By Altaf Hussain
BBC News, Srinagar
Bashir Ahmed is a primary school teacher in Viltengnar village in Indian-administered Kashmir, which has been buried under an avalanche that hit last Saturday.
The government did not come to our rescue, says Bashir Ahmed
He managed to escape but was unable to save his six children, three boys and three girls. His oldest child, Noor Jehan, was a girl of fourteen. All 13 members of his family died.
Bashir was home on the day. "There was a snowstorm at one-o-clock," he recalls.
"I came out of my home and saw a few people trapped under their homes."
Mr Ahmed rushed to a nearby field and called out to his neighbours.
"Shortly afterwards, there was another storm and the whole village was wiped out."
Only a few of the 150 houses in the village are still standing.
The survivors are fewer than those killed or missing. Many of them are dazed and unsure of what to do.
Residents of neighbouring villages have temporarily sheltered them in their homes.
But the bodies had to be left unattended in a few huts in the village - such was the chaos and confusion they were only buried on Wednesday, five days after the avalanche.
Muslims generally bury their dead within hours of their passing.
Mr Ahmed breaks down while talking about the government's "apathy."
"Had there been a government, more of our people would have been saved. But the government didn't come to our rescue," he said.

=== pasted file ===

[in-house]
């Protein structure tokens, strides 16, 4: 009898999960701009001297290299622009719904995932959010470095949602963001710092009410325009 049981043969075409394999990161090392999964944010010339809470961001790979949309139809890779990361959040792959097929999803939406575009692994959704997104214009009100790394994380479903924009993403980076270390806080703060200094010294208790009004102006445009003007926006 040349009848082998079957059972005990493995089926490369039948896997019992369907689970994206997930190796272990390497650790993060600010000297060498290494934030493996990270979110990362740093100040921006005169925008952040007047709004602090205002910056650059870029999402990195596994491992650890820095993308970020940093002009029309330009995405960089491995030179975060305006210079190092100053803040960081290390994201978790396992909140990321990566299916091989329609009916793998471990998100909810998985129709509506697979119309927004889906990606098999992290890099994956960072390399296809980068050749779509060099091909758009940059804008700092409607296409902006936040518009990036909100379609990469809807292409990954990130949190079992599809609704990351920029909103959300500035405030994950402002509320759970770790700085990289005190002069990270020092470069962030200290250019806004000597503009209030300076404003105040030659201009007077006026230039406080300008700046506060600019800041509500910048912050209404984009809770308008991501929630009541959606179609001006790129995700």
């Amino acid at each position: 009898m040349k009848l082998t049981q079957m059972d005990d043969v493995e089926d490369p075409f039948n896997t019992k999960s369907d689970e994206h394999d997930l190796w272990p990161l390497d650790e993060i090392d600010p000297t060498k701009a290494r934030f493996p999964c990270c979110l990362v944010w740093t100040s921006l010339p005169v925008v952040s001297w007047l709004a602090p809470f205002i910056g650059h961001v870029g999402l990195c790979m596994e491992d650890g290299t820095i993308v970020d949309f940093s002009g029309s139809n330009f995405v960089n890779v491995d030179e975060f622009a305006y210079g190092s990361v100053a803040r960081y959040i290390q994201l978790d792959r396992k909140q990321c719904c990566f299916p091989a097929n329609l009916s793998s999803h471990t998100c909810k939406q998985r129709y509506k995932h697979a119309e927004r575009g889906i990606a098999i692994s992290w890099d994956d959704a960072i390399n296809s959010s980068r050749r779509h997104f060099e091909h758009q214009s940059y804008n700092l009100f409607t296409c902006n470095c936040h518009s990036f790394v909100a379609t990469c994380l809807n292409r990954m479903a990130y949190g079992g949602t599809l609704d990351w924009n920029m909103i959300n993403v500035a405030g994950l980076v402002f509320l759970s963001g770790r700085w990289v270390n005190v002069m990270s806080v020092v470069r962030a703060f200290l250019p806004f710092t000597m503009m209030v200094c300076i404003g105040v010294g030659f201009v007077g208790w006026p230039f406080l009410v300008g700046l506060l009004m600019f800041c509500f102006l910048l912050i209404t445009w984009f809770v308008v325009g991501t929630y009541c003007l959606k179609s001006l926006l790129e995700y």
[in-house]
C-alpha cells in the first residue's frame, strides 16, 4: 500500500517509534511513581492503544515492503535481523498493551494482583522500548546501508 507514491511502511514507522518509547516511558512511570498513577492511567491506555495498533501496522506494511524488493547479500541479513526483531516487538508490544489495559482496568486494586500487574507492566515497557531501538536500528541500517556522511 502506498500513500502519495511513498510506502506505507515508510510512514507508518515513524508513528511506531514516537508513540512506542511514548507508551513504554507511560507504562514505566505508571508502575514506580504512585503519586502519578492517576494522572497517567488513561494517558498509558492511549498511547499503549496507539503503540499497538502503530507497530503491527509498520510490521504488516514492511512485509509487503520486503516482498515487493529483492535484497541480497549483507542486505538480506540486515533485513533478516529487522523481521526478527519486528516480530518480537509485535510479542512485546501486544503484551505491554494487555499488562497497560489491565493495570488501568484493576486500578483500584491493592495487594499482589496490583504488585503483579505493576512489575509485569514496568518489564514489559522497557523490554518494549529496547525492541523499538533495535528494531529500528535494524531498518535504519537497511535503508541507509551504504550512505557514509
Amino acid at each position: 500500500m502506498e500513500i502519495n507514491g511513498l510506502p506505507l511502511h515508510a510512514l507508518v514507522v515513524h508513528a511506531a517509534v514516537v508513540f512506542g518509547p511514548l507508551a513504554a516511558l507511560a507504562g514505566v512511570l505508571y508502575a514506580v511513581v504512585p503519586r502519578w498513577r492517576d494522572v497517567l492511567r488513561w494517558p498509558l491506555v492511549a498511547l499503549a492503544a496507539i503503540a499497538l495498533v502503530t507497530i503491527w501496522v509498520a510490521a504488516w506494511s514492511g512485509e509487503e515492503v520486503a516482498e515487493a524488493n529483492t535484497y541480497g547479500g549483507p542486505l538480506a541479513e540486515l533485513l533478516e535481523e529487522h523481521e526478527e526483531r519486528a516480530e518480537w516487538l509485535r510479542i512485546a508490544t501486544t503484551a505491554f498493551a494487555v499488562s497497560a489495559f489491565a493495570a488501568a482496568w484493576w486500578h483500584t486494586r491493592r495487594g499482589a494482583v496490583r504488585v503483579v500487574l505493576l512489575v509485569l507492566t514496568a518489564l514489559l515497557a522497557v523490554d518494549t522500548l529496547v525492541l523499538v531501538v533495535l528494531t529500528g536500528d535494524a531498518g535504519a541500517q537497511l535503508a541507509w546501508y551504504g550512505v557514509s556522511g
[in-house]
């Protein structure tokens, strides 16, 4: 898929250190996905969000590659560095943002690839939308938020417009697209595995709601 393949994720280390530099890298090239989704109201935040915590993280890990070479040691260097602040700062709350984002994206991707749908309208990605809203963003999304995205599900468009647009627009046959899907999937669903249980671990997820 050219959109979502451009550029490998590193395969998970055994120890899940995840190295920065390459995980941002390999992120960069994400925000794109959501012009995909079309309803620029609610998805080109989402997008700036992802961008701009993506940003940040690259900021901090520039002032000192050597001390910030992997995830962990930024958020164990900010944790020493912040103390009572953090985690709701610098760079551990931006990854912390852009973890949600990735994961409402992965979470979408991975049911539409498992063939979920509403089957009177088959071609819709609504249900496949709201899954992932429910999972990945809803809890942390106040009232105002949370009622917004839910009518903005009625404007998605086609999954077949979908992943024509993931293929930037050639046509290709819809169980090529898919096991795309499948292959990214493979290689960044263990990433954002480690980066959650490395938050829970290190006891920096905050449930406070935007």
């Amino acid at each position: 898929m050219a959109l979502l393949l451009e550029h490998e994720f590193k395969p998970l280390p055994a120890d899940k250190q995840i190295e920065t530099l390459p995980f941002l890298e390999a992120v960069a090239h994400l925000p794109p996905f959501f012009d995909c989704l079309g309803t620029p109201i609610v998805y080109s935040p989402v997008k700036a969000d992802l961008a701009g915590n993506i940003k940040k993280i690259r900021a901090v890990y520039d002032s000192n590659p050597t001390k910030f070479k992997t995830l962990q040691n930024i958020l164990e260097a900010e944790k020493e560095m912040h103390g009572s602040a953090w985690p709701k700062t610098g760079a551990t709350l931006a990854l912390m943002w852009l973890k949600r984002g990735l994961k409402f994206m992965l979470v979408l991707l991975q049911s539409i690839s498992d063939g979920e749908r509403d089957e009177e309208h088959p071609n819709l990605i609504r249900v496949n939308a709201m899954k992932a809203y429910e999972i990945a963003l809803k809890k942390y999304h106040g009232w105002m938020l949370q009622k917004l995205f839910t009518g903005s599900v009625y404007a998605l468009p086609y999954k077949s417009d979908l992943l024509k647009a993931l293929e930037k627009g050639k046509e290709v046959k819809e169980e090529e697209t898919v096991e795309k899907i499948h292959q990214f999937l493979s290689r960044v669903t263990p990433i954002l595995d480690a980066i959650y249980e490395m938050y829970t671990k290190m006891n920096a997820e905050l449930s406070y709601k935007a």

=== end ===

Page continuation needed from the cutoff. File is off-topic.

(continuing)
The village was cut off from the nearest town, Kazigund, by thick snow.
Many of the bodies could only be buried five days later
But Mr Ahmed says that the authorities could have dispatched help by helicopter.
"They didn't consider us worthy of attention. We are a poor lot of people and have been treated like animals."
The authorities, however, say it was impossible for a helicopter to land in the affected village on soft snow.
Inspector general of police, Javed Makhdoomi, says the police chief of Kazigund left for the affected village soon after receiving a message about the disaster.
"He waited for the snow to stop. It didn't. So, even though he wasn't fully equipped to meet the situation, he started travelling towards the village and was the first to reach it.
"We are also human beings. If you expect magic from us, I am sorry."
Police and troops were able to begin a proper rescue only on Tuesday, when an army helicopter dropped food packets and blankets.
Villagers say the chief district administrator has still not visited the village.
The state chief minister, Mufti Mohammad Sayeed, surveyed the area from the air on Tuesday and Congress Party president, Sonia Gandhi, along with India's defence minister, Pranab Mukherjee, did the same on Wednesday.
But for the people on the ground, the gestures meant little.